Assistant professor Dongkyun “DK” Kang of the Department of Biomedical Engineering and the College of Optical Sciences was in the shower a few years ago when inspiration struck, and he became interested in the idea of imaging human tissue in vivo, or on a living person, using a smartphone attached to a microscope.
“I started looking for clinical applications where it would be useful, and that’s how I met Esther Freeman, the director of global health dermatology at Massachusetts General Hospital, who has been working to treat the skin cancer Kaposi’s sarcoma in Africa for almost a decade,” he said. “She had a clinical problem. I had an interesting technology that could potentially help.”
Kang did help, working with Freeman and Aggrey Semeere, a physician in Uganda, to develop a device allowing clinicians in rural clinics to diagnose Kaposi’s sarcoma using smartphone confocal microscopes, or imaging devices that collect light from a single pinhole to create high-resolution images viewable on a smartphone. The low cost, easy-to-use and portable devices have a potential to make early diagnosis, more effective treatment and lower mortality rates possible. Now, Kang is using a grant from the John E. Fogarty International Center to extend the same technology to screening for cervical cancer and cervical precancer.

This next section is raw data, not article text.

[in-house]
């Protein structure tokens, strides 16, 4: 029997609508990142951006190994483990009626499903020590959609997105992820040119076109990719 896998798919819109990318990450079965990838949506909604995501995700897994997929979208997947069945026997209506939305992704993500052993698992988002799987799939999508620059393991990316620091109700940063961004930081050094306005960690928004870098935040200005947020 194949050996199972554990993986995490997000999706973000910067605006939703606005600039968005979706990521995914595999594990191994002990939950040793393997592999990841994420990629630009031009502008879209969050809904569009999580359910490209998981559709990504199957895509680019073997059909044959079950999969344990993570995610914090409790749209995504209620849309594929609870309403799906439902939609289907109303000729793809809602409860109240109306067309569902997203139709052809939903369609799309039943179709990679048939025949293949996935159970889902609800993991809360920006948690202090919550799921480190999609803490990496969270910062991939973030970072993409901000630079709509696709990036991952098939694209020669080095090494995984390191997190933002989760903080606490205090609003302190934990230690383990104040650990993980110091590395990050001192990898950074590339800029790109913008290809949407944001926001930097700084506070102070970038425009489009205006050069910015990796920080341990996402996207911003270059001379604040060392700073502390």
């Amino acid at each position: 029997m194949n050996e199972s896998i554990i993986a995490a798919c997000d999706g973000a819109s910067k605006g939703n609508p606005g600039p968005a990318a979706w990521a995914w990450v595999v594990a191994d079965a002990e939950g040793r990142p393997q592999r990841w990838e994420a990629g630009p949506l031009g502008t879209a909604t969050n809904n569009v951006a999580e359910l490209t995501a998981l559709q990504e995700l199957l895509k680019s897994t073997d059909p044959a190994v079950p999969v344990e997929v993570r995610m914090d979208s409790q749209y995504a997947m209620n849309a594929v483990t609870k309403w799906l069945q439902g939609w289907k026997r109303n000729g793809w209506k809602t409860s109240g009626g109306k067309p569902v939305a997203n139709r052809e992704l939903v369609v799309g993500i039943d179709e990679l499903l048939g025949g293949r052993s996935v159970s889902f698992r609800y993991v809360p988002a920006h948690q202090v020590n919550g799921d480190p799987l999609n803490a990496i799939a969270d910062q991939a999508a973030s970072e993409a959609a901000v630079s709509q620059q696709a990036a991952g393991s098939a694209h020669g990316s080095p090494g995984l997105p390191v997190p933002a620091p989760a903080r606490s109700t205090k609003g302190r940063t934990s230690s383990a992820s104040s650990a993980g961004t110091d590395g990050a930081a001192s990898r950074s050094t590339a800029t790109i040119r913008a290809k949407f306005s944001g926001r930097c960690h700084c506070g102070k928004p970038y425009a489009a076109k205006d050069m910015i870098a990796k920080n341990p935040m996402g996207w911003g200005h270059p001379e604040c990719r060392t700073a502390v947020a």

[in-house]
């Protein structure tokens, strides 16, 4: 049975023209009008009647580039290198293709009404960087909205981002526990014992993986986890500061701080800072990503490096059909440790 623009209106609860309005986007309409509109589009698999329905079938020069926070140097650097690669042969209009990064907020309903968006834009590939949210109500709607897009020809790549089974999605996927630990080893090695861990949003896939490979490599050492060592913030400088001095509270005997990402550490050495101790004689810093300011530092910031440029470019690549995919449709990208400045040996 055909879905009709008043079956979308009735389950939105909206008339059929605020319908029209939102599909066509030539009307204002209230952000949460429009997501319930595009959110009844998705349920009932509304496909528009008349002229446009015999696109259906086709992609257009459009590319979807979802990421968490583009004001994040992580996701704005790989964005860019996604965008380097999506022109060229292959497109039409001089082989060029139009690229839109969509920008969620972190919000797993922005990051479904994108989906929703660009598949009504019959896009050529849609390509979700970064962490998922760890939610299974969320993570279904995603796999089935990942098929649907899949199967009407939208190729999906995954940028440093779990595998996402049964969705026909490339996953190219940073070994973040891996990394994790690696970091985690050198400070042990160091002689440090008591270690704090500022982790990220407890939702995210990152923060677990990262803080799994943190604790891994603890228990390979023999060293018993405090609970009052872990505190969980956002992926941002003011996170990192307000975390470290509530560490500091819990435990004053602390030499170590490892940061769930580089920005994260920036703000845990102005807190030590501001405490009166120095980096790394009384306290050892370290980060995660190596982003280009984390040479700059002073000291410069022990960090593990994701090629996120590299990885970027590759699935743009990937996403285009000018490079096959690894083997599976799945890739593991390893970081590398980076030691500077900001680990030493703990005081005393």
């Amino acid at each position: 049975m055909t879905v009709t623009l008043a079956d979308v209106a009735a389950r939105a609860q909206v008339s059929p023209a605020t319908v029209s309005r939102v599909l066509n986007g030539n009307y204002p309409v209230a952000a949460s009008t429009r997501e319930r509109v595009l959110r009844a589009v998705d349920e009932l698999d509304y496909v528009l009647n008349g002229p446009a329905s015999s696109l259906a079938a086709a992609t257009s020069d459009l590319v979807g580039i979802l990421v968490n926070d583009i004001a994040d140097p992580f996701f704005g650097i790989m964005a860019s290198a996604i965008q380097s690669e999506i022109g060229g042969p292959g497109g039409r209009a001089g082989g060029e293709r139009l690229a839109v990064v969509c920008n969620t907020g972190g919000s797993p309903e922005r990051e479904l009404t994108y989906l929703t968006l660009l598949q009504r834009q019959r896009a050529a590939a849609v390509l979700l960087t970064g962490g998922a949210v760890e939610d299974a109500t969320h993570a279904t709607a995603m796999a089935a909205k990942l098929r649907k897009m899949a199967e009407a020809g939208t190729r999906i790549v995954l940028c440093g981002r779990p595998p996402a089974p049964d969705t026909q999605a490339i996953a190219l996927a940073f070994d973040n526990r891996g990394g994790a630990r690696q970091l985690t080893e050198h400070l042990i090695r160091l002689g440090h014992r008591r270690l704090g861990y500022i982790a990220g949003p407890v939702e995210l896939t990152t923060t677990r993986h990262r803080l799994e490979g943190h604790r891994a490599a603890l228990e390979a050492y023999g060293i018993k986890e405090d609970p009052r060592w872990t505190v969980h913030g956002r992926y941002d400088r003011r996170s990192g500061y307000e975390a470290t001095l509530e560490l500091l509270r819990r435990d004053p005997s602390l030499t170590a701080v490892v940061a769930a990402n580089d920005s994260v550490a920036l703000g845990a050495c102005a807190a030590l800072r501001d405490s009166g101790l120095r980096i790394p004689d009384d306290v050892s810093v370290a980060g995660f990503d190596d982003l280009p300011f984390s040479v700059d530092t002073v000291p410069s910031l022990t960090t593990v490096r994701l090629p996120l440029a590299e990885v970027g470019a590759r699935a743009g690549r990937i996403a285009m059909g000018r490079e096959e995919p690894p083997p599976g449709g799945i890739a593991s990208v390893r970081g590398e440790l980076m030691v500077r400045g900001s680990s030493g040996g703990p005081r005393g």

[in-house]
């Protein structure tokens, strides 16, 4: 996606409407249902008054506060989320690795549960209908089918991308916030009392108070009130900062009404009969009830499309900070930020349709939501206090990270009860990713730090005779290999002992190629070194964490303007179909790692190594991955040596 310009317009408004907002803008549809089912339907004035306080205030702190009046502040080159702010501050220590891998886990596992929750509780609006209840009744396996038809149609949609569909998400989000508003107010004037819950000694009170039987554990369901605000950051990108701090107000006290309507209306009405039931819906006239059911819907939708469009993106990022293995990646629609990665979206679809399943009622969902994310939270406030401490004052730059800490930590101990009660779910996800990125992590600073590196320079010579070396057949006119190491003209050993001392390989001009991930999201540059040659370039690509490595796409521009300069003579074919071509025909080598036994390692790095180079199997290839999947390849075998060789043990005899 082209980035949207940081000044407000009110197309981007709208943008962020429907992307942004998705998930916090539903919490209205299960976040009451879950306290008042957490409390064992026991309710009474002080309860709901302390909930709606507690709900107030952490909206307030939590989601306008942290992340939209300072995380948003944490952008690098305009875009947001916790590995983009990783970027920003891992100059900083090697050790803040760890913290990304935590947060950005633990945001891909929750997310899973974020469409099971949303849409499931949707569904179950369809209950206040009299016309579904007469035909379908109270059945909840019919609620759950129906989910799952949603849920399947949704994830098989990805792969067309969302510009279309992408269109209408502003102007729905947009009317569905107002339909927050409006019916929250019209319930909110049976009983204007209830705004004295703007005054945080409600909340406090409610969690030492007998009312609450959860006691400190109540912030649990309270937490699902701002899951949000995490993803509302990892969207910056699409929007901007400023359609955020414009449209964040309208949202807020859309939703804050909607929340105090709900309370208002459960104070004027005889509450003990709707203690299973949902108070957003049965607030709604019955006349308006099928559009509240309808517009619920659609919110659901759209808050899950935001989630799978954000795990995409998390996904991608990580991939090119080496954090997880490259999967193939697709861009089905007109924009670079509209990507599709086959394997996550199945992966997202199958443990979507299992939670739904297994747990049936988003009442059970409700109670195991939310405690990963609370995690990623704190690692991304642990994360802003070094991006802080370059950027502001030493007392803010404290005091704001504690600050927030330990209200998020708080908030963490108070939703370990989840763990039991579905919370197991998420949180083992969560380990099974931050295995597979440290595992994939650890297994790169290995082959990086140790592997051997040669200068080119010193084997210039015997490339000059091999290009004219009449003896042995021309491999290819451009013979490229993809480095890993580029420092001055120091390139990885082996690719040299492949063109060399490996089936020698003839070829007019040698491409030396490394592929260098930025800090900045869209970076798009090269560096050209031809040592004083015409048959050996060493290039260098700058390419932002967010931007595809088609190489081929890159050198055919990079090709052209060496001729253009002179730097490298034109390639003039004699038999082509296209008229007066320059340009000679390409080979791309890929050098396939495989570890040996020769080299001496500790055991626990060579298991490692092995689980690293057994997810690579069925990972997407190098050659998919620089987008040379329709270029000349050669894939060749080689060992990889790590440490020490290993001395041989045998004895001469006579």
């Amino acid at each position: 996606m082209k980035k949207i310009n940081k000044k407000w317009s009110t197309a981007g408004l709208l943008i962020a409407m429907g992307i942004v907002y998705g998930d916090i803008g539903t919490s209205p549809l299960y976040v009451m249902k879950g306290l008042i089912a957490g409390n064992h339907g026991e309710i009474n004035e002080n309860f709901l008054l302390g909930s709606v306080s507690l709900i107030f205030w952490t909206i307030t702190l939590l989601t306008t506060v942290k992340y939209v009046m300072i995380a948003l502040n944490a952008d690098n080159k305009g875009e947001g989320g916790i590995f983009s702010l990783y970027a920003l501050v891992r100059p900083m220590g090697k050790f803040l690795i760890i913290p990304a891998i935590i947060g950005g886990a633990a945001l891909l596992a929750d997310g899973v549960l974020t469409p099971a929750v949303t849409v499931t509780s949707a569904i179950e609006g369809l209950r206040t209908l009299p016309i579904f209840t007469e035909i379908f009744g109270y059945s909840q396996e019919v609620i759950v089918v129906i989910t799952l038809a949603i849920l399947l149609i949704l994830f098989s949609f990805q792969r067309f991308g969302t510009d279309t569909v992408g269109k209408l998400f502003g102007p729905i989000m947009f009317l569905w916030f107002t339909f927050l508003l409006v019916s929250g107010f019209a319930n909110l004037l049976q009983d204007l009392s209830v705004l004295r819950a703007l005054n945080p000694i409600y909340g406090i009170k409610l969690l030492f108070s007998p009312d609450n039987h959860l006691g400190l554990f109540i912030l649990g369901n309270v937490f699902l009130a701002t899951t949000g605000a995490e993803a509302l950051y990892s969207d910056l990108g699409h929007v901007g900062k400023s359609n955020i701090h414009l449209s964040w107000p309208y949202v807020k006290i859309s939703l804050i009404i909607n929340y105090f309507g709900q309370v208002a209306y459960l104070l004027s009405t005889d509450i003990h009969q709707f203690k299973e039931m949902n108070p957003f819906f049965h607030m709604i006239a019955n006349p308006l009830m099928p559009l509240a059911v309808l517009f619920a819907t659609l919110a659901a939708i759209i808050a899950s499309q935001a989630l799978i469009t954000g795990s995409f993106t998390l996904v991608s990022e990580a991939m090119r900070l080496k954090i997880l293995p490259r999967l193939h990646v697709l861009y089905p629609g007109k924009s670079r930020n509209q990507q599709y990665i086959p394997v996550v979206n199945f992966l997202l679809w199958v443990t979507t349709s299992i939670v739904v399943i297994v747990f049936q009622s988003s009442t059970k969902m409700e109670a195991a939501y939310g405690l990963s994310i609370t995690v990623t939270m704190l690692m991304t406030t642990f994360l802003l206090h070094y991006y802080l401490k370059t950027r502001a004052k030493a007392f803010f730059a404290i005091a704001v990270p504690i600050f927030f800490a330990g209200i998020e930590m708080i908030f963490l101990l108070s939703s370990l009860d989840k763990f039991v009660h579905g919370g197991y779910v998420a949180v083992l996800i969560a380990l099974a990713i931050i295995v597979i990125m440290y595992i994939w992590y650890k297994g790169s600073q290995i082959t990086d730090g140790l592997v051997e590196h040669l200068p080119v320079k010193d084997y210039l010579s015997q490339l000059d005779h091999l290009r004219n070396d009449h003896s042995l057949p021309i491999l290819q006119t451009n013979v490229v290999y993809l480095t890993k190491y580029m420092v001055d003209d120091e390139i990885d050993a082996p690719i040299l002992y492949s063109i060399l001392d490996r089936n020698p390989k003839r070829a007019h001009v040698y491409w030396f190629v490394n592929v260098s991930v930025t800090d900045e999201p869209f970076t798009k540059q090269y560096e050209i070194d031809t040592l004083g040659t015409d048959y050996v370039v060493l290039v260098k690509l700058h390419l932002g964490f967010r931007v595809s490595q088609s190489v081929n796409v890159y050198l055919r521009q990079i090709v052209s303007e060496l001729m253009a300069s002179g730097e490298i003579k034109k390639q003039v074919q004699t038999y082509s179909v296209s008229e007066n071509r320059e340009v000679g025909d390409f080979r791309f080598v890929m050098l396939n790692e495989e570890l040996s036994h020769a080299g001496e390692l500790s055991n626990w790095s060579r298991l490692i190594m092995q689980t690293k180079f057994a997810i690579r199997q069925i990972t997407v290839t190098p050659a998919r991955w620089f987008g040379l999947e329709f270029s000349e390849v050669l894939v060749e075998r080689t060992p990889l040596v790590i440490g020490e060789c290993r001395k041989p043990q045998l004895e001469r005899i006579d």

“Not only does DK create novel biomedical optics tools, but he puts them to use to help the world’s most underserved people,” said Jennifer Barton, professor of biomedical engineering and director of the BIO5 Institute. Barton is a leader in developing cancer-screening endoscopes and mentored Kang for this project. “His new cervical cancer point-of-care detection device will help ensure that no woman dies from this disease, which is eminently curable if caught early.”